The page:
John Dowdy, U.S. Representative (Democrat, in office until 1973)
Thomas Downing, U.S. Representative (Democrat, in office until 1977)
Carl Durham, U.S. Representative (Democrat, in office until 1960)
James Eastland, U.S. Senator, Mississippi (Democrat, in office until 1978)
Allen J. Ellender, U.S. Senator, Louisiana (Democrat, in office until 1972)
Carl Elliott, U.S. Representative (Democrat, in office until 1965)
Samuel James Ervin Jr., U.S. Senator, N.C. (Democrat, in office until 1974)
Samuel Ervin, U.S. Senator (Democrat, in office until 1974)
Robert Everett, U.S. Representative (Democrat, in office until 1971)
Joseph Evins, U.S. Representative (Democrat, in office until 1977)
Clyde Fant, Mayor of Shreveport, Louisiana (Democrat, in office until 1970)
Dante Fascell, U.S. Representative (Democrat, in office until 1993)
Orval Faubus, Governor, Arkansas (Democrat, in office until 1967)
Ovie Fisher, U.S. Representative (Democrat, in office until 1974)
John Flynt, U.S. Representative (Democrat, in office until 1979)
Elijah Forrester, U.S. Representative (Democrat, in office until 1965)
Lawrence Fountain, U.S. Representative (Democrat, in office until 1983)
James Frazier, Jr. U.S. Representative (Democrat, in office until 1963)
William Fulbright, U.S. Senator, Arkansas (Democrat, in office until 1974)
Don Fuqua, U.S. Representative (Democrat, in office until 1987)
John Sidney Garrett, State Rep., Louisiana (Democrat, in office until 1972)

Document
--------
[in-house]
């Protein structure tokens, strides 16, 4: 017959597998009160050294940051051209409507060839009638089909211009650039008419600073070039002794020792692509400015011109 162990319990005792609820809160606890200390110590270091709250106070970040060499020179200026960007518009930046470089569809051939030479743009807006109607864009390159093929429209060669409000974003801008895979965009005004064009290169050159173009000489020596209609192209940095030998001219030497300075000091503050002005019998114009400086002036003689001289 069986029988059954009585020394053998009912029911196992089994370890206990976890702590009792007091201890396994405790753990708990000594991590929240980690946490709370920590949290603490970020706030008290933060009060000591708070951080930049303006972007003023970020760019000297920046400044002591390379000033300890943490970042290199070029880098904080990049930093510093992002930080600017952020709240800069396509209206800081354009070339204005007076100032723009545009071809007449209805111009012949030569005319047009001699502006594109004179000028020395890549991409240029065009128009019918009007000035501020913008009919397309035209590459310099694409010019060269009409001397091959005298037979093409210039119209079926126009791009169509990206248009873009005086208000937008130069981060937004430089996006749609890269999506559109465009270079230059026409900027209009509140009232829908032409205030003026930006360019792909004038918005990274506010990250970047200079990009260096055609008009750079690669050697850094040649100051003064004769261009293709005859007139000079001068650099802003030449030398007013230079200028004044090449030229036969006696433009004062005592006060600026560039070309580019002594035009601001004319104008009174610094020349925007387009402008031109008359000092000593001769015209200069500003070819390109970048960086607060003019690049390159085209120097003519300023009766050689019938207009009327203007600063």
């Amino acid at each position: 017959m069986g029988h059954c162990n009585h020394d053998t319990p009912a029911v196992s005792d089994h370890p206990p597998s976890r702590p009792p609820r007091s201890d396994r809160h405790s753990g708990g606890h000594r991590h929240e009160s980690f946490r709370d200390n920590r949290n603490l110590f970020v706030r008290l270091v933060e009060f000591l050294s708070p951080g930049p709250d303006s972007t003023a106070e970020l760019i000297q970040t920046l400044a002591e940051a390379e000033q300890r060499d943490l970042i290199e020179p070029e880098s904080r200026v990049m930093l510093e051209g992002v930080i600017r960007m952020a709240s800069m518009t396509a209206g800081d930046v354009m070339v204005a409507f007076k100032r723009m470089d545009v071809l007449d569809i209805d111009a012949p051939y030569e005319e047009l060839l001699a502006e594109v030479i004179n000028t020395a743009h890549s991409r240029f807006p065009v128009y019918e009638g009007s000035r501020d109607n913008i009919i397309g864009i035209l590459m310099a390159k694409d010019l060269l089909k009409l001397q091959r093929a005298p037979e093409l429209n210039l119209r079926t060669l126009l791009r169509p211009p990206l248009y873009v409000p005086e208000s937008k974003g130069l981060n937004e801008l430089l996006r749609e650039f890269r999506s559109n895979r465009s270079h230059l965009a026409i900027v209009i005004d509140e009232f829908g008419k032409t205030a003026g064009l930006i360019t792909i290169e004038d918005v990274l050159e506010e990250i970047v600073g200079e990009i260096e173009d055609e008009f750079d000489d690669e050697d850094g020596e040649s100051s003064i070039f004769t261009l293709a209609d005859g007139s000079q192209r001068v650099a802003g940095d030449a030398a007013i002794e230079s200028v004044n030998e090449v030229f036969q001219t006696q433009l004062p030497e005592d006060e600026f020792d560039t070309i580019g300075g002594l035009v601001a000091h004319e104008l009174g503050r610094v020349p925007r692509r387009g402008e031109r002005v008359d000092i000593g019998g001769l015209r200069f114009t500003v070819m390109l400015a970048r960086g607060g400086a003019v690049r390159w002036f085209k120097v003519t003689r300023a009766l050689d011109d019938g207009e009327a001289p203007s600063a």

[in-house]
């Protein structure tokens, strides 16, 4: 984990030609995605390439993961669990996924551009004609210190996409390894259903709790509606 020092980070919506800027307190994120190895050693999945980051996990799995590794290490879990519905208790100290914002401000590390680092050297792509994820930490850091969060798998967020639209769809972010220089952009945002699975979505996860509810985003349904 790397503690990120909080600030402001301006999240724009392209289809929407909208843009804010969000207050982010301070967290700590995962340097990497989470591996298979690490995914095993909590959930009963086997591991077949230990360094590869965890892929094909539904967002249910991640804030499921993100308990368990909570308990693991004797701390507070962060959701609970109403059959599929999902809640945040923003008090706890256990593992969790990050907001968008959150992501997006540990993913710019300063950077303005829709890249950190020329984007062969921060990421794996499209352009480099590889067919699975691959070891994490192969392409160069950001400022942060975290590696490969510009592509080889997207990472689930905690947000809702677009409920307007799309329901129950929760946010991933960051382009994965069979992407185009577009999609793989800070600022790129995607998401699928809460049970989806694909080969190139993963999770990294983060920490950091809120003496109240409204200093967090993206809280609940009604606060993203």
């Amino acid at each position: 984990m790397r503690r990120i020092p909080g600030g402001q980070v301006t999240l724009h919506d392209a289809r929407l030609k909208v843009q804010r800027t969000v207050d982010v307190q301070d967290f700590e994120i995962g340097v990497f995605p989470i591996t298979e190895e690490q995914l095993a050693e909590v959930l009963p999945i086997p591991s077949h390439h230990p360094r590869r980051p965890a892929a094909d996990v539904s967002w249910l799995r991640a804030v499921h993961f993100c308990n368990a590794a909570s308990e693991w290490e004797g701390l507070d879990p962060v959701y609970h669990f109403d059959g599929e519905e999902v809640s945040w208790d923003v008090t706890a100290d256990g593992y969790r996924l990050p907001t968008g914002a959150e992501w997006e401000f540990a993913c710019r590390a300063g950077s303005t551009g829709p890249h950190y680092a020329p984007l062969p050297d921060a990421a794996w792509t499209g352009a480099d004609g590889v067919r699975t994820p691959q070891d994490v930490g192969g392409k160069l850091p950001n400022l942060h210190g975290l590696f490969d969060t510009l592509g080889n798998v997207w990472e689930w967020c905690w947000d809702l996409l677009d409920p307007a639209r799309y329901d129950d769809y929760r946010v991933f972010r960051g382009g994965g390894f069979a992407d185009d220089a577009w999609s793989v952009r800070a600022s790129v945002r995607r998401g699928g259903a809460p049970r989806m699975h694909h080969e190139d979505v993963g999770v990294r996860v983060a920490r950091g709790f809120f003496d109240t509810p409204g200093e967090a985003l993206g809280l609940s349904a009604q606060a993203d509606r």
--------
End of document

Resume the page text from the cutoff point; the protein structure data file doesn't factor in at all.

Julian Gary, U.S. Representative (Democrat, in office until 1965)
Ezekiel Gathings, U.S. Representative (Democrat, in office until 1969)
Peter Zack Geer, Lieutenant Governor, Georgia (Democrat, in office until 1967)
Walter F. George, U.S. Senator (Democrat, in office until 1957)
Sam Gibbons, U.S. Representative (Democrat, in office until 1997)
Al Gore Sr., U.S. Senator (Democrat, in office until 1971)
George Grant, U.S. Representative (Democrat, in office until 1964)
James H. Gray, Sr., Georgia, Party state chairman (Democrat)
Noble Gregory, U.S. Representative (Democrat, in office until 1958)
Jack P.F. Gremillion, Attorney General (Democrat, in office until 1972)
Marvin Griffin, Governor, Georgia (Democrat, in office until 1959)
George Hagan, U.S. Representative (Democrat, in office until 1973)
James Haley, U.S. Representative (Democrat, in office until 1977)
Porter Hardy, U.S. Representative (Democrat, in office until 1969)
Oren Harris, U.S. Representative (Democrat, in office until 1976)
Burr Harrison, U.S. Representative (Democrat, in office until 1963)
Brooks Hays, U.S. Representative (Democrat, in office until 1959)
F. Edward Hebert, U.S. Representative (Democrat, in office until 1977)
Jesse Helms, U.S. Senator, North Carolina (Democrat, in office until 1970)
Robert Hemphill, U.S. Representative (Democrat, in office until 1964)
David Henderson, U.S. Representative (Democrat, in office until 1976)